Science fiction shows us worlds of great technological advances and sweeping social changes. It shows us worlds similar to ours where a few fundamentals have changed, or lands beyond the stars vastly different to our own. But it does not always show us what it is like to be trans or queer in those worlds.
Meanwhile, Elsewhere compiles 25 stories from trans writers in a contemporary anthology so amazing that I haven’t stopped thinking about it since I put it down.
Each story has a trans protagonist and often queer/lesbian/sapphic relationships are a significant point, though not always. Sometimes those relationships are just in the background, but they’re still as vital to the characters in making them who they are. Sometimes a character is just a lesbian in passing, but the narrator isn’t part of that relationship. This collection affirms so many ways to be queer and interact with other LGBTQIA+ people in our communities and around us. It’s a delight to read.
“What Cheer” is a soft, half-sad but half-hopeful story about being with yourself (who sort of isn’t yourself) for a day. “Delicate Bodies” is a darkly humourous take on coming to terms with one’s body and getting over your exes during a zombie outbreak. “Satan, Are You There? It’s Me, Laura” deals with its surreal events in a matter of fact way that it takes you along for the ride. “Heat Death of Western Human Arrogance” is a love story between an alien and her lover dealing with their very different paths through life.
There really is something for everyone. And it all feels incredibly thoughtful, gripping and honest, with each writer in the anthology contributing a unique voice and prose style. Nothing feels same-y and, with the massive variety of stories, there isn’t a weak link in the bunch.
Of course, queer sci fi isn’t entirely new. The lesbian vampire novel Carmilla was written in the 1800s, and Melissa Scott has been writing LGBTQ sci-fi since the 1980s. As television and movie visibility for queer characters in these genres increases, so does the variety of stories we are able to tell, experience and see ourselves in. Meanwhile, Elsewhere contributes something of excellent quality to this list.
For anyone who is some flavour of queer and is feeling underrepresented in this genre, for anyone who wants to read more work with a non-cis, non-straight, non-male protagonists, for anyone who simply wants more science fiction with a refreshing variety… read this book.
Gothic fiction is my jam. I love the slowly building sense of dread that is the cornerstone of the genre. If I could have the job of any fictional character, it would be the creepy groundskeeper of the haunted manors in gothic ghost stories. I also (as you can imagine from me writing for this website) love queer stories. Looking back, my favorite horror and gothic books have consistently been those with queer elements. So as soon as I saw Unspeakable on the list of books up for review, I knew I had to read it. I’m happy to say that this short story collection lived up to my high expectations.
While all of the stories include gothic elements, they are all very different. The stories run the gamut from classic, historical gothic horror to modern-day shapeshifter romance. This collection is stronger for the diversity in storytelling that it holds. I loved the ones that had explicit sapphic relationships, but the ones without them were just as good, too.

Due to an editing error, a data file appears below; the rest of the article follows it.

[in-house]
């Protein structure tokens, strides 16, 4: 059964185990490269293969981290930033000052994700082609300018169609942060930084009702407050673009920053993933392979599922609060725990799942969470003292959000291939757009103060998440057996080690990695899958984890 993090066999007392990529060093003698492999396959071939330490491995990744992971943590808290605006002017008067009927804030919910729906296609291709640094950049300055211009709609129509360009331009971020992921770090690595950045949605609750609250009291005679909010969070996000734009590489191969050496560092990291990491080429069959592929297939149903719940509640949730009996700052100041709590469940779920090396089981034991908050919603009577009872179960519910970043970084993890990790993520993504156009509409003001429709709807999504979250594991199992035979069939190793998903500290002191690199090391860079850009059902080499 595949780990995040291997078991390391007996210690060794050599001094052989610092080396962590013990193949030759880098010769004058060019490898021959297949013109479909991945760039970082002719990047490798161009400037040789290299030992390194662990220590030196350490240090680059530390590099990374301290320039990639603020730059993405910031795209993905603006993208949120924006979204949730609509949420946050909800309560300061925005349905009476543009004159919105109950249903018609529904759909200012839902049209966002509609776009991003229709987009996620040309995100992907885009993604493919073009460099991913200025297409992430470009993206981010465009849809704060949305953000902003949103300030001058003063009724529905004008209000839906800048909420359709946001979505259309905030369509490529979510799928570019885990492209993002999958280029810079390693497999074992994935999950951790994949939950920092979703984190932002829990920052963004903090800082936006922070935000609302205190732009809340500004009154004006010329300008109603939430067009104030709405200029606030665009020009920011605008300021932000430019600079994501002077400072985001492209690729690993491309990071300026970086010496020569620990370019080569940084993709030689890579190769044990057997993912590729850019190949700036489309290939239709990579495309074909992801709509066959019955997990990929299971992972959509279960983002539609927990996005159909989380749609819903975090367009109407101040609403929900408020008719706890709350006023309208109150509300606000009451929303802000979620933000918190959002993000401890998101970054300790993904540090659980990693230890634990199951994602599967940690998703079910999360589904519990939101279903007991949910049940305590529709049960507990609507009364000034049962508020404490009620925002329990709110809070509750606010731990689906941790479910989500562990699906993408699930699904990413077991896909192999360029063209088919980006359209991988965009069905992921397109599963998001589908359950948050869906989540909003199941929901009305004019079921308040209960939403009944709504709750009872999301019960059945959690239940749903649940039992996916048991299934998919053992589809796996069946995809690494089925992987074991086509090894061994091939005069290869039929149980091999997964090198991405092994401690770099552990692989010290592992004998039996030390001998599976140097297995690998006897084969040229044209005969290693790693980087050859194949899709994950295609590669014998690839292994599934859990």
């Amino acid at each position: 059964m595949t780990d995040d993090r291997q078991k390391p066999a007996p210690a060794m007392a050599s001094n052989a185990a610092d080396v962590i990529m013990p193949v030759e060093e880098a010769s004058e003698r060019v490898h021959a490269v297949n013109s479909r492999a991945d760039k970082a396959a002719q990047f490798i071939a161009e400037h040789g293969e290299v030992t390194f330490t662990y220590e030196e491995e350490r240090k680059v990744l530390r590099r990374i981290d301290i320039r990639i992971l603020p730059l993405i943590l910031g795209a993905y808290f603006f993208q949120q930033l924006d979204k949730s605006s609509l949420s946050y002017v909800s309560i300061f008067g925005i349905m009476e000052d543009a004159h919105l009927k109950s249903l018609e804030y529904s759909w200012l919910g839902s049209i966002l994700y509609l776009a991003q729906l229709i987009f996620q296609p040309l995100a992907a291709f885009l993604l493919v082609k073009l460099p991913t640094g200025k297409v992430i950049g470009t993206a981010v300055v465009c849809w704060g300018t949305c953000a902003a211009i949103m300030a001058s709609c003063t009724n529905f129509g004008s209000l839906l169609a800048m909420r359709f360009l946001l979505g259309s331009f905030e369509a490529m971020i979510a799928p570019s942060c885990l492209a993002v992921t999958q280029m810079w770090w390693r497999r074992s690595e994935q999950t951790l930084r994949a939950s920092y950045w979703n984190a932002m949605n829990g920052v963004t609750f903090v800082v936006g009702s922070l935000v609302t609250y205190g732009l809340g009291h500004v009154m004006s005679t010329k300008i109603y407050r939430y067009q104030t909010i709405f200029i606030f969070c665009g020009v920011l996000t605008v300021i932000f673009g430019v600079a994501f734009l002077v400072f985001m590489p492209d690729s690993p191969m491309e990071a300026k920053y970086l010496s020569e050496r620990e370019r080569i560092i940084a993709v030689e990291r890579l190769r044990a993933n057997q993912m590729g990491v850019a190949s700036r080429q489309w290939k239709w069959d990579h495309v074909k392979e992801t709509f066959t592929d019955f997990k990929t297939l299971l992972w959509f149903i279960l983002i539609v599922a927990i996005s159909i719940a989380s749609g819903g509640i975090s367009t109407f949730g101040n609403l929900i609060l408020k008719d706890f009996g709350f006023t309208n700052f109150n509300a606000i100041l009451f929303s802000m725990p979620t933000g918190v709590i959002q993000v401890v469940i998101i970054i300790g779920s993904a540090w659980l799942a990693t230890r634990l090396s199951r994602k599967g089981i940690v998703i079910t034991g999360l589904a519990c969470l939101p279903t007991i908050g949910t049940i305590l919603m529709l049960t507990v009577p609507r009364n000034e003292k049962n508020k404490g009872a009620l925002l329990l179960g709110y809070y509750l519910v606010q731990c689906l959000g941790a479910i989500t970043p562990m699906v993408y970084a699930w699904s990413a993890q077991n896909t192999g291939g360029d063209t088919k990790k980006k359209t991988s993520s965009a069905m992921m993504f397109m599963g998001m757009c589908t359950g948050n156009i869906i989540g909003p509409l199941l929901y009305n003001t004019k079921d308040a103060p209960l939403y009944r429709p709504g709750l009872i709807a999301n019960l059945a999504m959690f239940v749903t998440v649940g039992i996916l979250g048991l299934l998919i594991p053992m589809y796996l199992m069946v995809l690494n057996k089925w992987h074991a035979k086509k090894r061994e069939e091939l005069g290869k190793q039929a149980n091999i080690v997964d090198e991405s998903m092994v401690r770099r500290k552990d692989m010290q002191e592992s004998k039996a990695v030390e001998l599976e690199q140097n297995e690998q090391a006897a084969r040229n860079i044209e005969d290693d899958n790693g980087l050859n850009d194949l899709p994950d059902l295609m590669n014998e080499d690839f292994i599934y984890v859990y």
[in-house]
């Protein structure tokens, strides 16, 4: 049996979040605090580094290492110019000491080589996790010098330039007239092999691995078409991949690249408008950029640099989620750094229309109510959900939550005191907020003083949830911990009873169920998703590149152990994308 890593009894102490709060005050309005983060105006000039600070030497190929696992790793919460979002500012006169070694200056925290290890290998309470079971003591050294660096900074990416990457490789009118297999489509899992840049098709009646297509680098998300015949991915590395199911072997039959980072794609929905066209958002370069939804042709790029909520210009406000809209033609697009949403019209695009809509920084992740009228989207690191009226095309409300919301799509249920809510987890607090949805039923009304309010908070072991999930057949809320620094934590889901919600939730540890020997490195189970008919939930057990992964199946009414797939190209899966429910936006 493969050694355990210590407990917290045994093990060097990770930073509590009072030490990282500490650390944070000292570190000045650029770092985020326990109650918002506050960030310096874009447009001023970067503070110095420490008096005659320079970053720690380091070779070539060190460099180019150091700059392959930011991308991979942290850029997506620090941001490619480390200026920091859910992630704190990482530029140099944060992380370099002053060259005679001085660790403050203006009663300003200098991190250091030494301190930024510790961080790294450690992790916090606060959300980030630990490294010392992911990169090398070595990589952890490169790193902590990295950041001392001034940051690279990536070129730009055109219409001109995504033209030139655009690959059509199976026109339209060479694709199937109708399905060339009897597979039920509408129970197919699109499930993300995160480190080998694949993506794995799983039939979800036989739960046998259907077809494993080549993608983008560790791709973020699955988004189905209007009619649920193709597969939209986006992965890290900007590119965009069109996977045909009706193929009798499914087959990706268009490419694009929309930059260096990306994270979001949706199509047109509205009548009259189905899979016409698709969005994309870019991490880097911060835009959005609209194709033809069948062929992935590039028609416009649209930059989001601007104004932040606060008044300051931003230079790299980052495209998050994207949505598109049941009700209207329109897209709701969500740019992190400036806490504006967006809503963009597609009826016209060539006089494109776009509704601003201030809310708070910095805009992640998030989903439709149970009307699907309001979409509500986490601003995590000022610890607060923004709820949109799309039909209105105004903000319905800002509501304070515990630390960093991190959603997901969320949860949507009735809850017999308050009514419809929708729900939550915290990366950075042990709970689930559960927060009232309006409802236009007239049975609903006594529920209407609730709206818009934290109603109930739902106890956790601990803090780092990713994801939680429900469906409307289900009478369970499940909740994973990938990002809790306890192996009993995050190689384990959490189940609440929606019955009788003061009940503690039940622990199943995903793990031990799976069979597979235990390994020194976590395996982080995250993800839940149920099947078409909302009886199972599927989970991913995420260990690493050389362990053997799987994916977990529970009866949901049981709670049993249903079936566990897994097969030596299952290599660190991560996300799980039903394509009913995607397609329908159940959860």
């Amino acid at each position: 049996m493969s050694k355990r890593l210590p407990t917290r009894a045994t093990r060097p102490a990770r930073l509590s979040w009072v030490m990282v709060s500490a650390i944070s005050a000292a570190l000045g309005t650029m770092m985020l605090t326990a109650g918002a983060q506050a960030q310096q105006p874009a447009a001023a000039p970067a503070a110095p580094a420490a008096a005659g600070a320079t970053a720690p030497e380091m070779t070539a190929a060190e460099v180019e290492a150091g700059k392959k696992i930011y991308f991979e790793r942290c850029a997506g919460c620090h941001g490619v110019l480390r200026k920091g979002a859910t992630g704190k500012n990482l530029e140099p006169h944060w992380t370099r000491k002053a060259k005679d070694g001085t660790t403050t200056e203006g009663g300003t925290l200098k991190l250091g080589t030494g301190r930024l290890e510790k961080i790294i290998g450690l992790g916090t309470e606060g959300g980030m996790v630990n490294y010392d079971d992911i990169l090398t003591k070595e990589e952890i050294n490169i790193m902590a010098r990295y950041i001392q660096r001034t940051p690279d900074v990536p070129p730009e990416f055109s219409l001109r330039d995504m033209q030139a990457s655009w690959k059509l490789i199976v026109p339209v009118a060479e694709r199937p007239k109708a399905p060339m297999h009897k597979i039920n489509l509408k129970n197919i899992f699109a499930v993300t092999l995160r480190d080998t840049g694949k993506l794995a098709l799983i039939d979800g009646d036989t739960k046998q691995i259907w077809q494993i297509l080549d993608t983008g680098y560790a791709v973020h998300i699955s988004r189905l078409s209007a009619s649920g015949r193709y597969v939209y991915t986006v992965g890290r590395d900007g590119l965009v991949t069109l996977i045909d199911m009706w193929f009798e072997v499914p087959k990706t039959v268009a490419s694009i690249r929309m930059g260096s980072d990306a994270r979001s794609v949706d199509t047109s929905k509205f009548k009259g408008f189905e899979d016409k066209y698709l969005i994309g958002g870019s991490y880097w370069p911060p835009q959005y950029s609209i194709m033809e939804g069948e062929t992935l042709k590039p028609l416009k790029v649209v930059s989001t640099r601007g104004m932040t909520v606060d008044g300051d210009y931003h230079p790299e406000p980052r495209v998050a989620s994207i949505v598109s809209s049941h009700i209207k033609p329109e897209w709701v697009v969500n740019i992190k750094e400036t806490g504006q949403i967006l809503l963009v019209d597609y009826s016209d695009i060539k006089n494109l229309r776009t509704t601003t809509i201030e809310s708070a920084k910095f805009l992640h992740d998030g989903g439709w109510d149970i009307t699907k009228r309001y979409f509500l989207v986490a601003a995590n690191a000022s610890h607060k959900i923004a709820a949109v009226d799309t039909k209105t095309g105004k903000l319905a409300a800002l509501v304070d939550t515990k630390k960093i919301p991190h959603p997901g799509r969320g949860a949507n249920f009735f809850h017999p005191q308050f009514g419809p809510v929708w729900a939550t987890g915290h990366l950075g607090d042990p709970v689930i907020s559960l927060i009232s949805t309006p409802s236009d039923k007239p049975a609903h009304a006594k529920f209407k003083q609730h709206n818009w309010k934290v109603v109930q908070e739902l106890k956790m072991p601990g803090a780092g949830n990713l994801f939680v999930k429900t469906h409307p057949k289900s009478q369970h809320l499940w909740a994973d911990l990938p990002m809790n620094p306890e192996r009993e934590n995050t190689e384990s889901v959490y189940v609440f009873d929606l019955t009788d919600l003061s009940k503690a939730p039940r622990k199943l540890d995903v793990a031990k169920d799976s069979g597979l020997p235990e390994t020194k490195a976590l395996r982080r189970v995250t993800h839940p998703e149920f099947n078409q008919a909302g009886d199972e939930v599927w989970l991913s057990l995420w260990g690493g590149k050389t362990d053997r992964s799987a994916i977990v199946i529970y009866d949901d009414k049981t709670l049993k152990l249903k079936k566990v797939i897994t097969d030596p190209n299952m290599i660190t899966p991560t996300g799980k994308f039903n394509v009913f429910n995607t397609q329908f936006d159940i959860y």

One feature that really stood out to me in this collection was the setting. As I said, I love classic gothic stories. So every story that took place in an old, desolate home overlooking a grey sea made me very happy. The stories that I thought used setting to their advantage the most were “Hearteater” by Eliza Temple and “Quicksilver Prometheus” by Katie Young. Both of these stories used the grey, dark classic gothic setting to show the inner minds of their main characters. “Quicksilver Prometheus” also stood out to me because of its brilliant use of historical elements. That was definitely one of the best stories in the collection for me. Other stories that had amazing settings were “Moonlight” by Ally Kolzow and “The Moon in Glass” by Jude Reid.
Three of the other stories also stood out to me as being exceptionally good. The first was “Laguna and the Engkanto” by Katalina Watt. This sea creature horror story incorporated the culture of the Philippines to create a truly unique and horrifying tale. Watt’s writing was also featured in another one of my favorite recent anthologies, Haunted Voices. I will definitely be seeking out more of her work.
“Homesick” by Sam Hirst almost made me cry. I wasn’t expecting such a profound and beautiful love story between two ghosts. In my opinion, it also had the best opening line in the book (and maybe of any short story I’ve ever read). This one was simple, but incredibly beautiful. It will certainly stick with me.
Finally, “The White Door” by Lindsay King-Miller turned a classic story on its head and proved that gothic stories can absolutely work in a fantasy setting. I was impressed by how well this one drew on standards set by classic works in order to create something completely unique. It also had an amazing and very chilling ending.
Overall, I really loved this anthology. I can see myself rereading it at night in October, waiting for something spooky (and potentially even sapphic) to happen.
Kayla Bell is the pen name of an author, reviewer, and lover of science fiction, fantasy, and horror. You can catch up with her on Instagram @Kreadseverything for more book reviews and updates about her writing.